By Philip Drown
For the Sun Tribune
A fairly common scenario often observed at the University of Minnesota, Morris involves two students, a year or two apart in age, who are dating. One graduates, but does not want to leave the area until their boyfriend or girlfriend graduates. Such a student may find temporary employment in the county during that interim period. When their "significant other" completes their education, the two move away together after finding jobs in another community.
To Stevens FORWARD!, this scenario presents a terrific opportunity to connect talented people with area employers, while adding to the population of the county community. If those students could be reached during that interim period and connected with a job that matched their skills and interests, area employers would benefit and workers would have jobs that offered them more satisfaction with their life in the community, thus providing more incentive for them to stay.
Encouraging these connections is the goal of Stevens FORWARD!'s Destiny Driver, which states that "By 2010 at least 10 UMM graduates will gain professional employment in Stevens County that leverages their talents and provides opportunity for career advancement".
Gary Donovan, Director of the Career Center at UMM, has taken a particular interest in this goal and is working with Stevens FORWARD! to see it achieved.
"Because of UMM's strong general education program and the strength of the individual majors, the students bring a plethora of functional, transferable skills to the marketplace that can be used in many different industries," Donovan said.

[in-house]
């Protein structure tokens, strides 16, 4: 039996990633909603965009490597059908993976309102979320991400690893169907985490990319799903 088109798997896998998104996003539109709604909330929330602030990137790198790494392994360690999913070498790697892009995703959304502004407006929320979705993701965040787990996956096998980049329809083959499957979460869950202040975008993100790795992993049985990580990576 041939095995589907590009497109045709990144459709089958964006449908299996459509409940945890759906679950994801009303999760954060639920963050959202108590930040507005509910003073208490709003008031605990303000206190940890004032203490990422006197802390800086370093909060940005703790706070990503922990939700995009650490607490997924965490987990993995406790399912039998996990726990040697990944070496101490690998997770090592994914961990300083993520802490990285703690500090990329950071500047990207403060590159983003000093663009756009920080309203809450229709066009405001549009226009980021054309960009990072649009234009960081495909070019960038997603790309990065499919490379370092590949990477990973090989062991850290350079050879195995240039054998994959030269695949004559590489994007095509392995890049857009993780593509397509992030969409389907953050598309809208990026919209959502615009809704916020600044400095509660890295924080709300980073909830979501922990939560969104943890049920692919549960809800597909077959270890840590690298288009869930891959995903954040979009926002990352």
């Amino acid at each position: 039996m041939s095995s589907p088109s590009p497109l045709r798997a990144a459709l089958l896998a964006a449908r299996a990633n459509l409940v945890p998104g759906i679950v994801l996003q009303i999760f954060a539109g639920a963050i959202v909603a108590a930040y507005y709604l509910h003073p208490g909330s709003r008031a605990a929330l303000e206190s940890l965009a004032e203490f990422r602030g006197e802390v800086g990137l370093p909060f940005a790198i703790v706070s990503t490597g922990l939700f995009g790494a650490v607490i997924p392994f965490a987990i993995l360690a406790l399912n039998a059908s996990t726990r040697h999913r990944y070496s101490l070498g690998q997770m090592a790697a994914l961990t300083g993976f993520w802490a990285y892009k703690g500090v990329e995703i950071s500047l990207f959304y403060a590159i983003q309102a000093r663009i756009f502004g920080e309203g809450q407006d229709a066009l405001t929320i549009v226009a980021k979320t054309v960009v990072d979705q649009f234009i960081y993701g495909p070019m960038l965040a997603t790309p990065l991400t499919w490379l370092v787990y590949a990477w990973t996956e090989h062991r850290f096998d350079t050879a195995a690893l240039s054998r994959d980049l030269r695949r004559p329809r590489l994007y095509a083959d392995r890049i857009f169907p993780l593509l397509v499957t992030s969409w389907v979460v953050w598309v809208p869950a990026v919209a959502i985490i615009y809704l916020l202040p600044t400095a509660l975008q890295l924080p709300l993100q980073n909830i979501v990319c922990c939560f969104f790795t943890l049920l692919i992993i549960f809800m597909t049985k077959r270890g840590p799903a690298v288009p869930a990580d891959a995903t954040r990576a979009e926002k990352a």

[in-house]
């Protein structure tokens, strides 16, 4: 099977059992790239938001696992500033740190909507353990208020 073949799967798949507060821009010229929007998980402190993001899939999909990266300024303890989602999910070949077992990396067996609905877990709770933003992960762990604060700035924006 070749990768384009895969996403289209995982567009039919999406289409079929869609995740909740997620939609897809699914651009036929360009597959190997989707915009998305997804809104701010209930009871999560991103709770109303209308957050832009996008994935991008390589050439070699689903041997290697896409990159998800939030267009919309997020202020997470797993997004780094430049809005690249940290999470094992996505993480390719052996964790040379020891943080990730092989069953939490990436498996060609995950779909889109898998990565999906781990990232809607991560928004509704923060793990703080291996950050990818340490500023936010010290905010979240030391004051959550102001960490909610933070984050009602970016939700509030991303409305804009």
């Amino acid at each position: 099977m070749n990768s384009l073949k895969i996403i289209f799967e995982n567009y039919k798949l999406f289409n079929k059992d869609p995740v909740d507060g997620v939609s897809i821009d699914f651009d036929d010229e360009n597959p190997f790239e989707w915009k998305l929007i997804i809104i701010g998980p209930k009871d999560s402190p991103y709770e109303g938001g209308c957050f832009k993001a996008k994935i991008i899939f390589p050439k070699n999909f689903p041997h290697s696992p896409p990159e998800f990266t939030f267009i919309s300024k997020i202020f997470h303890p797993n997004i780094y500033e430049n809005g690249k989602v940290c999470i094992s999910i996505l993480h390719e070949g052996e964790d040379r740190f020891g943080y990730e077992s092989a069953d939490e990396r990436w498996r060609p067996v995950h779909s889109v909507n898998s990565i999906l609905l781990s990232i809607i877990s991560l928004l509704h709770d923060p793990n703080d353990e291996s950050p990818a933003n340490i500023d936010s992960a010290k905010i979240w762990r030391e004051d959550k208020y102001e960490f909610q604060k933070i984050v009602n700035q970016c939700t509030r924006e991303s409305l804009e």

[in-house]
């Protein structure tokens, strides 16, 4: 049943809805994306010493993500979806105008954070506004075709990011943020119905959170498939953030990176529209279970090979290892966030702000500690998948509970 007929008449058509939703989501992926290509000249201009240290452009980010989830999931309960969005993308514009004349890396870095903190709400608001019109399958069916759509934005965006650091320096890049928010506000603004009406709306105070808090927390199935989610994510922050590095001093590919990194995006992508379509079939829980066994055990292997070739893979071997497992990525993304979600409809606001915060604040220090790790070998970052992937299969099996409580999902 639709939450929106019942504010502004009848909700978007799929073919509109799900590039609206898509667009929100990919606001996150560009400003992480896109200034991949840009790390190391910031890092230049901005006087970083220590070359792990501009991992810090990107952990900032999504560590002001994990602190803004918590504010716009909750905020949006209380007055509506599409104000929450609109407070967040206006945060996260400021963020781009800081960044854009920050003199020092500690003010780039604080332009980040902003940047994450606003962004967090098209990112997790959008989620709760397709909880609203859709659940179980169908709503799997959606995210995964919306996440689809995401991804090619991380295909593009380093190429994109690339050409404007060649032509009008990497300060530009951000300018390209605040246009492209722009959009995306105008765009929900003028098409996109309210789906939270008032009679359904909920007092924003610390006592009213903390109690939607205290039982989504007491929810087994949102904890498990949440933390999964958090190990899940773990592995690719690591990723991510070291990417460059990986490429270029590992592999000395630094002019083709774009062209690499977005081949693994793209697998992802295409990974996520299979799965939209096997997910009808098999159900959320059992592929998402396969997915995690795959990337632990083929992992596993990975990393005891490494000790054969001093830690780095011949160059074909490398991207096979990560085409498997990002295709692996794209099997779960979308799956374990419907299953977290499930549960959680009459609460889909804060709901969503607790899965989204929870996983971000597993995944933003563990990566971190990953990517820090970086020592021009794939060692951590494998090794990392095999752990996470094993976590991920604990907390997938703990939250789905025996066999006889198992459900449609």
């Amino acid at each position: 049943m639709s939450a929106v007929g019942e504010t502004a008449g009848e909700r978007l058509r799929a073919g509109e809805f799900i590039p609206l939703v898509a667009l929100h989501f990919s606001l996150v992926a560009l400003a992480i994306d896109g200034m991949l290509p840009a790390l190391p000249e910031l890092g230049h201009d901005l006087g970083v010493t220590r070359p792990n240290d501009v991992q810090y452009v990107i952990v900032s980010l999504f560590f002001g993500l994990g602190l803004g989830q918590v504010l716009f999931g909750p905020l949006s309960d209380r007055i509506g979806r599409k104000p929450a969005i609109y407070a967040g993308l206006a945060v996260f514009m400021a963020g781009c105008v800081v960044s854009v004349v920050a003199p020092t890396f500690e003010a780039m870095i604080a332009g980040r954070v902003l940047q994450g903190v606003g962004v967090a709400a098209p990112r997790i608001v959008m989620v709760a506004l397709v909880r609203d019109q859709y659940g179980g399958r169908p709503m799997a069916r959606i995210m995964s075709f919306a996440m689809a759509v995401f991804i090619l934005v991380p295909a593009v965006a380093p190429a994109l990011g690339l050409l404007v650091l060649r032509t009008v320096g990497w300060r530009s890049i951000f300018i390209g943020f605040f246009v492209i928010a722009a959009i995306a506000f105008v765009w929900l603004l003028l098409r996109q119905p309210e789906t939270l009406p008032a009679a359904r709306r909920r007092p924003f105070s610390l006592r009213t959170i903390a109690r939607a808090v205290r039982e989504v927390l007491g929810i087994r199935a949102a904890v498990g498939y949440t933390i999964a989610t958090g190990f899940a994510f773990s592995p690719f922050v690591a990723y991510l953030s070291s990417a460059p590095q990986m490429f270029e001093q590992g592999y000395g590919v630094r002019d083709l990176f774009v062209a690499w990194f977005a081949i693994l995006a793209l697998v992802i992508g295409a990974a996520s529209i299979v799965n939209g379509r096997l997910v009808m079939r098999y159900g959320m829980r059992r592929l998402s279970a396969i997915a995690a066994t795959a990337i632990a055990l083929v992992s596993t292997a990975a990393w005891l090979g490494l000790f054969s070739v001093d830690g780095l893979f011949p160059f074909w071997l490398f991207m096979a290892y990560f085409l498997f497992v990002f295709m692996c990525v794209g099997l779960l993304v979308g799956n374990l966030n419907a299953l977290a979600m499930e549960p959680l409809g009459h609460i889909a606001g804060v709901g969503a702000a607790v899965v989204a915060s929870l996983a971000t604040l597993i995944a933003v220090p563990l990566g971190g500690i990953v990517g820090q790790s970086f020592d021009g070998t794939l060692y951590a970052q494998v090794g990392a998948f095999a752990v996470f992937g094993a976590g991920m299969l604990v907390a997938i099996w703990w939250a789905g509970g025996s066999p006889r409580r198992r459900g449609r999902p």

Donovan, who had been following the activities of Stevens FORWARD! from the beginning, was approached by members of the initiative in the Fall of 2008 and asked to take a leadership role as a champion. He sat down with these members of Stevens FORWARD! to better understand the origin of the driver.
"The driver, in its origin, was to try and create employment possibilities in Stevens County that would attract students to UMM or encourage them to stay in the county," Donovan said.
One of the key priorities at present is to get information on exactly how many UMM graduates are currently finding employment each year in Stevens County. According to Donovan, this is an unknown right now, but the information is necessary for measuring progress, or even having a clear-eyed view on the situation.
UMM Chancellor Jacquie Johnson agrees that the first priority, and one way UMM can help, is to find that baseline information.
"It would be really good for us collectively to have some information and knowledge about the current number of graduates that we have here," said Johnson. "I have a feeling we would be pleasantly surprised at the number of people who have graduated and gone on to work in the community."
According to Johnson, there are two benchmarks needed to move forward with this Destiny Driver. The first would be identifying how many UMM graduates currently live in the county. The second would involve looking back a few years at graduating classes and tracking how many graduates remained or returned to live and work in the county.